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Abstract

The Val d’Or mining district, located in the southern part of the Abitibi belt in the Superior Province, consists of a typical Archean supracrustal volcanosedimentary sequence, obliquely cut by narrow northeast-trending Proterozoi’c diabase dykes.

The geology of the Val d’Or area is shown in figure 1. It was initially described by Gunning and Ambrose (1940) and Norman (1946, 1947), and was subsequently revised by Latulippe (1976), Imreh (1984) and more recently by Robert (1989).

The northernmost volcanic unit in the Val d’Or area is an extensive ultramafic lava plain known as the Malartic Group. The Lower Malartic is mainly composed of komatiitic ultramafic lava and subordinate basaltic flows. The Upper Malartic, comprised of basaltic lava with horizons of ultramafic and felsic volcaniclastic rocks (lmreh, 1984), is dominated by two main schistosities, S1 and S2 S1, oriented northwest, is related to the principal flattening plane. S1 is reoriented by an east-west fabric (S2) which is related to asymmetrical Z-folds found over most of the Val d’Or area. The Kiena Mine, one of the mines we will visit during the second day of our tour, is hosted by the Upper Malartic Group.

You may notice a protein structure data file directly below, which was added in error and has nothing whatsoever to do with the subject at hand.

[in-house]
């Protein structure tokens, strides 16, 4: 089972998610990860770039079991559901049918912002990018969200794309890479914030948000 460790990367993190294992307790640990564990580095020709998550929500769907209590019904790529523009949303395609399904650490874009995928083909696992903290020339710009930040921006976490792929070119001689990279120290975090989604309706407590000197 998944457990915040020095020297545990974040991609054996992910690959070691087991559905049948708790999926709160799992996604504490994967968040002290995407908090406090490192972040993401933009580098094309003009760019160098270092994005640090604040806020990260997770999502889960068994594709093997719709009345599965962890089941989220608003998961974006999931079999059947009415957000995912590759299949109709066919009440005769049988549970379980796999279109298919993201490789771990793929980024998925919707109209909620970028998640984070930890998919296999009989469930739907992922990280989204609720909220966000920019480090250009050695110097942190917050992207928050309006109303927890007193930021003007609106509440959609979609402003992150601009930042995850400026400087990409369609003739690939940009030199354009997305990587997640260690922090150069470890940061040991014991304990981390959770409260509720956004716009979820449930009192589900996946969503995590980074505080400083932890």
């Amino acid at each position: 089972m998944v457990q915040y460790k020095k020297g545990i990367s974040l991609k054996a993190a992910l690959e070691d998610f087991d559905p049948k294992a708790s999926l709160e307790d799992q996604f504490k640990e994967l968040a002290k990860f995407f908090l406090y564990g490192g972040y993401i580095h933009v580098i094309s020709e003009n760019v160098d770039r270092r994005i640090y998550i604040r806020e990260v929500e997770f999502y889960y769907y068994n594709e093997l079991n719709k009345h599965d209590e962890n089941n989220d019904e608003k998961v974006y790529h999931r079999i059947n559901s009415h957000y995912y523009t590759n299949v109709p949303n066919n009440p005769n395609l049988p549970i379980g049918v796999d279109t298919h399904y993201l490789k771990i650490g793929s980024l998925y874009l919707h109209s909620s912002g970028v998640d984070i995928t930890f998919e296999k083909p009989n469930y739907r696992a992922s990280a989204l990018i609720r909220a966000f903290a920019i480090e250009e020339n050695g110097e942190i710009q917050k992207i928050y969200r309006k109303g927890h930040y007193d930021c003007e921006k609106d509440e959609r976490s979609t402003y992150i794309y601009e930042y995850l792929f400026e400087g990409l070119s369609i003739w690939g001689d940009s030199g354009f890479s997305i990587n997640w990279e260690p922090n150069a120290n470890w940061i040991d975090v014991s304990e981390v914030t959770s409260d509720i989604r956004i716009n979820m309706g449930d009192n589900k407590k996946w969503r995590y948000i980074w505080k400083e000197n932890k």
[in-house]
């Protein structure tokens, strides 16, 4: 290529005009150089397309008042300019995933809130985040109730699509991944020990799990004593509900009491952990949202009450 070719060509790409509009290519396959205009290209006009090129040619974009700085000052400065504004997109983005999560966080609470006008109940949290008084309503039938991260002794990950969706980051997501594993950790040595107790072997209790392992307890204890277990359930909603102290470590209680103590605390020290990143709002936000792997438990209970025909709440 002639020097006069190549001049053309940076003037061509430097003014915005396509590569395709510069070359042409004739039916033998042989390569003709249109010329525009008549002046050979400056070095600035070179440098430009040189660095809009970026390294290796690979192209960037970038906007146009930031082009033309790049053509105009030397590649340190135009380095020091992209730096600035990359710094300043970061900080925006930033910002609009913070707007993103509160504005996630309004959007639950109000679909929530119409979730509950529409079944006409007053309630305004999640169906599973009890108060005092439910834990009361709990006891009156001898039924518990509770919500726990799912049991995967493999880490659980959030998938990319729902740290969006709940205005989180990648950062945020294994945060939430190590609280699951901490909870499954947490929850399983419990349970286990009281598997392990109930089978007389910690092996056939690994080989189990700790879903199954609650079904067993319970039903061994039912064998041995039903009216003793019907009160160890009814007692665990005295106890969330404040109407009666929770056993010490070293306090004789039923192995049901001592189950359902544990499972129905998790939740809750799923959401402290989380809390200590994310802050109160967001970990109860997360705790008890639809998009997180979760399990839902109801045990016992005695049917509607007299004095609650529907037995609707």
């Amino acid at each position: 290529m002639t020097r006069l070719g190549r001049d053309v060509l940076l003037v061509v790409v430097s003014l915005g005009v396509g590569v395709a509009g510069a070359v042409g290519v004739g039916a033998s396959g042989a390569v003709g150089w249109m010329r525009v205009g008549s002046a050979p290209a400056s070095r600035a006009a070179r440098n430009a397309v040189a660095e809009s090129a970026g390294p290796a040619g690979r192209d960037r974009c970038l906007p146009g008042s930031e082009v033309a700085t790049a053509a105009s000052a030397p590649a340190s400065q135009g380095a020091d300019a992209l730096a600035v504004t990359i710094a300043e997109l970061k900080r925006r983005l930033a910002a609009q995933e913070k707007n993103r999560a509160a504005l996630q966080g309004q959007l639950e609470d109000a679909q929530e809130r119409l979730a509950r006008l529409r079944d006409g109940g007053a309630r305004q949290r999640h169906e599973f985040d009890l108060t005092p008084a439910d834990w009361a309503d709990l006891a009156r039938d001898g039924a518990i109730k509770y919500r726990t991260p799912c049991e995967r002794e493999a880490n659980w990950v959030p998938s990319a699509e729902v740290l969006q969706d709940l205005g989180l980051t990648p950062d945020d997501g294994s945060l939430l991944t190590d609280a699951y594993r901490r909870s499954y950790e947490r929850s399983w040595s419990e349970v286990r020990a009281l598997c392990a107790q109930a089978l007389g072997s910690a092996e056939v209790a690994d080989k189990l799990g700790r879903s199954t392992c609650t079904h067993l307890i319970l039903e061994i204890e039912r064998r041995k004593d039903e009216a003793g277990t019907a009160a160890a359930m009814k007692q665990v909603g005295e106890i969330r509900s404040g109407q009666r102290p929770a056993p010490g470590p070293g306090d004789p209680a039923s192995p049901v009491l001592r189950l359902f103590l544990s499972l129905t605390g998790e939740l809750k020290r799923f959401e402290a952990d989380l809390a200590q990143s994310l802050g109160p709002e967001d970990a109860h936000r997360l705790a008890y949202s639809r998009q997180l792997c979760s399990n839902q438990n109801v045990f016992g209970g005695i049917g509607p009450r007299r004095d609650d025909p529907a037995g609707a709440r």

The Kewagama Group, located to the south of the Malartic Group, contains beds of metawacke and metapelite which have undergone two distinct folding events.axial planes related to the first folding event, oriented northwest, have been reoriented during a second phase of deformation that generated folds whose axial traces are oriented at 278° (Tourigny, 1984).

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